Thus, we're constantly comparing sensory inputs to our own, internally-generated, sensory predictions. Given that, it seems awareness of your surroundings occurs predominantly when sensory inputs are incongruent with those your brain has learned to predict. In other words, you become aware of features of your environment when they puncture your internal model of your surroundings. Is it too quiet - perhaps your air-conditioner/refrigerator is broken? Are you currently thinking about how many humans are outside your home? Would you if you suddenly heard the sounds of a riotous crowd just outside your door?
I would argue that many drugs distort this experience- and pattern-based sensory prediction system that guides awareness. It's unfortunate that researchers of consciousness have been bridled by drug-laws, as the experiences they generate almost certainly offer unique insights into how the cogs in this system interact. Consider an individual in the throes of a profound stimulant addiction. Such individuals tend to be overly-paranoid, and will perceive inappropriate patterns in their environments; uniformed men staking-out their home, conspiracy theories, hypochonriasis, etc. are all symptoms of this dysfunctional sensitivity to environmental stimuli. Another way to state this, in the context of this short snippet: such individuals' system of prediction is simply inaccurate, and awareness is incapable of deciphering discrepancies between what's predicted and what's occurring. Effects of stimulants are, of course, just one example of this system modified.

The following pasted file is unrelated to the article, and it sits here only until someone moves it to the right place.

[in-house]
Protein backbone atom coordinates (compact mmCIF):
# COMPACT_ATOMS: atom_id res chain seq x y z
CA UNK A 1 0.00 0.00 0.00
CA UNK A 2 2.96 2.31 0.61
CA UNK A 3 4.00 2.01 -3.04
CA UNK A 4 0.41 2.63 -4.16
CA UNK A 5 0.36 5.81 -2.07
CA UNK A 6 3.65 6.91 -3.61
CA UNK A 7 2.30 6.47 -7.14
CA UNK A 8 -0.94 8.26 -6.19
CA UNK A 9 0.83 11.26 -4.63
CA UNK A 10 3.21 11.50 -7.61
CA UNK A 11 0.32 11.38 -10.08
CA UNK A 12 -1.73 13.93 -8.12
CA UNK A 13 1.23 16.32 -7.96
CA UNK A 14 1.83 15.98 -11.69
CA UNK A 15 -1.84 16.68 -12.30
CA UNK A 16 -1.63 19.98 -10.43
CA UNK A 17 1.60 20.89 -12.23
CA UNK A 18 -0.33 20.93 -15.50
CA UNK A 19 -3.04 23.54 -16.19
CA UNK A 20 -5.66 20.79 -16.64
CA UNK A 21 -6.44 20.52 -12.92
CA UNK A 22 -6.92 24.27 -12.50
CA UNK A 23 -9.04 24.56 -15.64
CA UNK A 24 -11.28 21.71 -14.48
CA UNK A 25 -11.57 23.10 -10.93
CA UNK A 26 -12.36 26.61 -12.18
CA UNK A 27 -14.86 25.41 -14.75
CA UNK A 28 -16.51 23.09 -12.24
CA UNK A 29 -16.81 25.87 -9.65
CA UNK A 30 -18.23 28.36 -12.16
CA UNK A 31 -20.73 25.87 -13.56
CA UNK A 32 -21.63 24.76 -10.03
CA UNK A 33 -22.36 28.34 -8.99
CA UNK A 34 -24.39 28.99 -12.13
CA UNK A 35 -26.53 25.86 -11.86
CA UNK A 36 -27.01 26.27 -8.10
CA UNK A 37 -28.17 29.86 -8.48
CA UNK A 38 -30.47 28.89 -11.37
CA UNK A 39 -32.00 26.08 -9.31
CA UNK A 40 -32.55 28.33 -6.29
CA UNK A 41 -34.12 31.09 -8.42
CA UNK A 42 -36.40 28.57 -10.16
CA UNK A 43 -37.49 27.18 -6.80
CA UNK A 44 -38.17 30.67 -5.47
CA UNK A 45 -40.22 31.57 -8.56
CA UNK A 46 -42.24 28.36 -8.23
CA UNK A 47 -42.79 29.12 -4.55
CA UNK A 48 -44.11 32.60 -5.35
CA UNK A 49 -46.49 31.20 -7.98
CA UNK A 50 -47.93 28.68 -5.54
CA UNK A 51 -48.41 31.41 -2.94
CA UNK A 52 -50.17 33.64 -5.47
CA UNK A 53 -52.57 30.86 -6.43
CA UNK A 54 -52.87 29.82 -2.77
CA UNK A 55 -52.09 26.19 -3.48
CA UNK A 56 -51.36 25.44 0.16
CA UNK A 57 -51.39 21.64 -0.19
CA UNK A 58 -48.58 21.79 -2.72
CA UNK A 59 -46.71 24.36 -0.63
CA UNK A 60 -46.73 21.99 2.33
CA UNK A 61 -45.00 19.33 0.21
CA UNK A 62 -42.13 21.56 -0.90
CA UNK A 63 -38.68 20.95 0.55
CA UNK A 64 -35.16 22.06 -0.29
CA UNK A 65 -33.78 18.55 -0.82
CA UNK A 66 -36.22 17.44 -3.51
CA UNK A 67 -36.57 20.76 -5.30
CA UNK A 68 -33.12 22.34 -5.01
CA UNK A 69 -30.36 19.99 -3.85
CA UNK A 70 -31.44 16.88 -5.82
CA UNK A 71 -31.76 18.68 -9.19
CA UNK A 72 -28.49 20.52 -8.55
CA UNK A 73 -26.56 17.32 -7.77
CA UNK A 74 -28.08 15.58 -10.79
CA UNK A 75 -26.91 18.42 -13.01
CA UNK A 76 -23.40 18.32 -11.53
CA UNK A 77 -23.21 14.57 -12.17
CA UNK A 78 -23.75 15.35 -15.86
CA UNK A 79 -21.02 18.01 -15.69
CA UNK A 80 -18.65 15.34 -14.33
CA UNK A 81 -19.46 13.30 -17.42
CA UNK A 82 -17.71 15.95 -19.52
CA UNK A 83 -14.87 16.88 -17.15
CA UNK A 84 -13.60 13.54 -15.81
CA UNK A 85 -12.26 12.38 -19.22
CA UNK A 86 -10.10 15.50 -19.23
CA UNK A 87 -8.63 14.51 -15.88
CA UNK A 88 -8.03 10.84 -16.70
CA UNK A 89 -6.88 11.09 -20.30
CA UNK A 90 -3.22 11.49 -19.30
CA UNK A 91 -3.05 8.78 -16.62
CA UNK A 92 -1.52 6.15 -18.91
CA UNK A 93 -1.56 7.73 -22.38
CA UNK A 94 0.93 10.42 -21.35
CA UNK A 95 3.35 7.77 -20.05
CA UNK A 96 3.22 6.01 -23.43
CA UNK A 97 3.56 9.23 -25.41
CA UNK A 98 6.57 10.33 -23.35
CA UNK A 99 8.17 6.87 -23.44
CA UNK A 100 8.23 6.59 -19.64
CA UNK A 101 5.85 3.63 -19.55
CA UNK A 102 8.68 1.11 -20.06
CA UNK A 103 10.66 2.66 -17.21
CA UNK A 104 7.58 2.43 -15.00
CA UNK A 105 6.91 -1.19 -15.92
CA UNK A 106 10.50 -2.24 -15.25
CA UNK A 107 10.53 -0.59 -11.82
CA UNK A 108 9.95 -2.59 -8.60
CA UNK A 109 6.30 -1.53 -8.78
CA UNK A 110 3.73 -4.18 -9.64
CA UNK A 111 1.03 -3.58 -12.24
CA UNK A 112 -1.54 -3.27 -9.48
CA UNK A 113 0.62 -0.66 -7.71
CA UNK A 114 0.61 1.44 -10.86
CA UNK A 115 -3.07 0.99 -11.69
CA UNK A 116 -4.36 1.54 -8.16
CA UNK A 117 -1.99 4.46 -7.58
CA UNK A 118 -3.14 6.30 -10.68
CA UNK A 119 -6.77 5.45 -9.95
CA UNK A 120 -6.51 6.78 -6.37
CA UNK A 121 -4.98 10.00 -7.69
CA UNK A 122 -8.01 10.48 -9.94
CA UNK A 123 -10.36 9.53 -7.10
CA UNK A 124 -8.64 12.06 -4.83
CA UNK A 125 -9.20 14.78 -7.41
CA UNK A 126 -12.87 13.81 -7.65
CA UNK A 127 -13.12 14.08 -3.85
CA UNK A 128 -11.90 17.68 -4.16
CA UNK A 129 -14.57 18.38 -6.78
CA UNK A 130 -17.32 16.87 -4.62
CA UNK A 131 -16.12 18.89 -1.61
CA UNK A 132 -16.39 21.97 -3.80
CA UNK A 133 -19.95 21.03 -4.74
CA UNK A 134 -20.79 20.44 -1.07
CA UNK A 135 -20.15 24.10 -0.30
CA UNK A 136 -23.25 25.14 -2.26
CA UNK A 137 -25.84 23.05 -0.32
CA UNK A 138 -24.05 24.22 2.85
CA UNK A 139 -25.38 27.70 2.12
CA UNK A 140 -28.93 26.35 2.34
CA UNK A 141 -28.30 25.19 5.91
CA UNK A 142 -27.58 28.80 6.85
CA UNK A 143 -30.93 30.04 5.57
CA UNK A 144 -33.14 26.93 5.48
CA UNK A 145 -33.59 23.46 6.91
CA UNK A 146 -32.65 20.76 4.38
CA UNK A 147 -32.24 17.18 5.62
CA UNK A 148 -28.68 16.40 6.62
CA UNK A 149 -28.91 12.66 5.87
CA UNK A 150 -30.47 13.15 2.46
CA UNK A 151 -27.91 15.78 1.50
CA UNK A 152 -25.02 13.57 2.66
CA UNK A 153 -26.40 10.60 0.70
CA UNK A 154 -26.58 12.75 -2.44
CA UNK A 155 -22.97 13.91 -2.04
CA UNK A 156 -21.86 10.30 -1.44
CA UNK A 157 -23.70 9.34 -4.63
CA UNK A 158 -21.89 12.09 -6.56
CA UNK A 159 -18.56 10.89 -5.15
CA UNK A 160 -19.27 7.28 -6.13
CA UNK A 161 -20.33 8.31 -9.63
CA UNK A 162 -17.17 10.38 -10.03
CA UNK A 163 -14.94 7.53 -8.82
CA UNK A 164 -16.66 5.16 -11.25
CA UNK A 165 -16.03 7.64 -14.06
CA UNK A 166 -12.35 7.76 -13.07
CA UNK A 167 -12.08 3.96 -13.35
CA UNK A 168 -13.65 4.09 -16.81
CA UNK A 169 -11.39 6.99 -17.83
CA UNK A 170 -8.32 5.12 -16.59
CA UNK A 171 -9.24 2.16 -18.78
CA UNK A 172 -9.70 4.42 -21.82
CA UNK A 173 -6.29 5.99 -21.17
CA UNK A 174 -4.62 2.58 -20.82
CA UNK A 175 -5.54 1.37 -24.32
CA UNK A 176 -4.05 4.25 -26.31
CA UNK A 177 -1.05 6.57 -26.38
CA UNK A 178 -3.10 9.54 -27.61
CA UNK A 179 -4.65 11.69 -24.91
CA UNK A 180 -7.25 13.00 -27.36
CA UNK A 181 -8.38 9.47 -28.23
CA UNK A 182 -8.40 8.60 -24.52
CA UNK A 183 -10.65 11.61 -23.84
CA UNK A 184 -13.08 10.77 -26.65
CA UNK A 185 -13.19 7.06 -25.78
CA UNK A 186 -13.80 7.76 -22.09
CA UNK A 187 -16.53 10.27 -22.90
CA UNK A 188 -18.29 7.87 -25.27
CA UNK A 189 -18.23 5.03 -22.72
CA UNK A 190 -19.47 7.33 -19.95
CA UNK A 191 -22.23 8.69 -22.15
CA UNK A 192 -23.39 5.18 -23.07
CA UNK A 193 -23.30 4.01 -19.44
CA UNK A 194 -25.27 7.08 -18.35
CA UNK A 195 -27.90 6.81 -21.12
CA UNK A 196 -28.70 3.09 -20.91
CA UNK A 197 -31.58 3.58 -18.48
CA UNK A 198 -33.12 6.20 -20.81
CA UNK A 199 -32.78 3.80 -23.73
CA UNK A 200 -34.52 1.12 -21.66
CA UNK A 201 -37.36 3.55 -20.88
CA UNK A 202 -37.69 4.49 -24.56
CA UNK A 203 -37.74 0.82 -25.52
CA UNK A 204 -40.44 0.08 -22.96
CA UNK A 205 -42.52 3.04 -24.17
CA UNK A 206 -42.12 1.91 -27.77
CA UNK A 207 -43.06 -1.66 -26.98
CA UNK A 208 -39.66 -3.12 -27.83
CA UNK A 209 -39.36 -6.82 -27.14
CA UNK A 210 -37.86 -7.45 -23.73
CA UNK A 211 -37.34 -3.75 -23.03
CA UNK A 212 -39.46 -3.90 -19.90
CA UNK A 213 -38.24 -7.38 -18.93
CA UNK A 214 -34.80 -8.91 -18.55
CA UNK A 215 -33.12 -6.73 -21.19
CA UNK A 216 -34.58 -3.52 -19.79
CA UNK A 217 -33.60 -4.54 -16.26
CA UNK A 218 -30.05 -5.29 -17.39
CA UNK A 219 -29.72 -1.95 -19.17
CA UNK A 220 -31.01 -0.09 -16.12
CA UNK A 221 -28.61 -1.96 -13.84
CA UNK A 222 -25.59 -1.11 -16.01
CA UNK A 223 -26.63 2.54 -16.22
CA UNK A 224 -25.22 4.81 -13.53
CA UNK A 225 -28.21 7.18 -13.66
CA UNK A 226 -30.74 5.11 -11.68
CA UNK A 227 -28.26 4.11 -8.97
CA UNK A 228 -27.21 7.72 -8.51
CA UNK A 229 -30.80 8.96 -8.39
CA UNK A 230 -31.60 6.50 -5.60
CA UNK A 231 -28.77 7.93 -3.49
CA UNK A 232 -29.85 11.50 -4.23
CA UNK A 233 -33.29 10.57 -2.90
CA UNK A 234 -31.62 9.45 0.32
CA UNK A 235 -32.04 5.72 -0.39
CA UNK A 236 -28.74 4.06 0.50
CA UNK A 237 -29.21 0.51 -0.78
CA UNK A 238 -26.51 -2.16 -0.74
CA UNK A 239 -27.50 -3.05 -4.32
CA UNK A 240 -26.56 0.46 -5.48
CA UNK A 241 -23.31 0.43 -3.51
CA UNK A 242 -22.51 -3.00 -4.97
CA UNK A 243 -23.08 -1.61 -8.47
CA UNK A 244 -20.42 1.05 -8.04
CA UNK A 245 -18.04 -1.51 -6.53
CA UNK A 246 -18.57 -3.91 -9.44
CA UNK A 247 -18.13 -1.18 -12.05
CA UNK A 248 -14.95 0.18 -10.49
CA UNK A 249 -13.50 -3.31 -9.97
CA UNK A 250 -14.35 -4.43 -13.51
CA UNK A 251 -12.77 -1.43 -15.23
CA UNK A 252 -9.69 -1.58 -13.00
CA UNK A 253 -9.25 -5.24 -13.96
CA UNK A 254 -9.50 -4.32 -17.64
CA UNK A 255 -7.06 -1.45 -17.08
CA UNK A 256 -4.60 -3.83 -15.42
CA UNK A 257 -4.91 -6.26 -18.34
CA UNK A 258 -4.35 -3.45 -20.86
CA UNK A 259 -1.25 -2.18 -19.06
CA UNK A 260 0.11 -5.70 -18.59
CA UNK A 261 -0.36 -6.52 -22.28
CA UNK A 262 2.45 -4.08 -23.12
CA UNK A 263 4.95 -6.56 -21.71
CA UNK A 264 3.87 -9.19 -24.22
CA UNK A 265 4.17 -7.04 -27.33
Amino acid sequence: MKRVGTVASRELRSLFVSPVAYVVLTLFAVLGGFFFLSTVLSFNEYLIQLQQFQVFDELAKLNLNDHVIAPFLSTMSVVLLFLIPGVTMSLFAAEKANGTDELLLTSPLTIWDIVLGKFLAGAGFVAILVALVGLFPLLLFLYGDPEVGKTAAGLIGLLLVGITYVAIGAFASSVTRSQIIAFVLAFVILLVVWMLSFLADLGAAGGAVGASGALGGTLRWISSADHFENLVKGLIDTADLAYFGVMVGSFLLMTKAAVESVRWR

2. What's the difference between waking-consciousness and sleeping-consciousness? sensory anchoring & weighting
Anyone familiar with research of brain activity during sleep knows that such activity during dream-sleep strongly resembles waking-brain activity. How is this possible, and why can't we, therefore, live in a dream?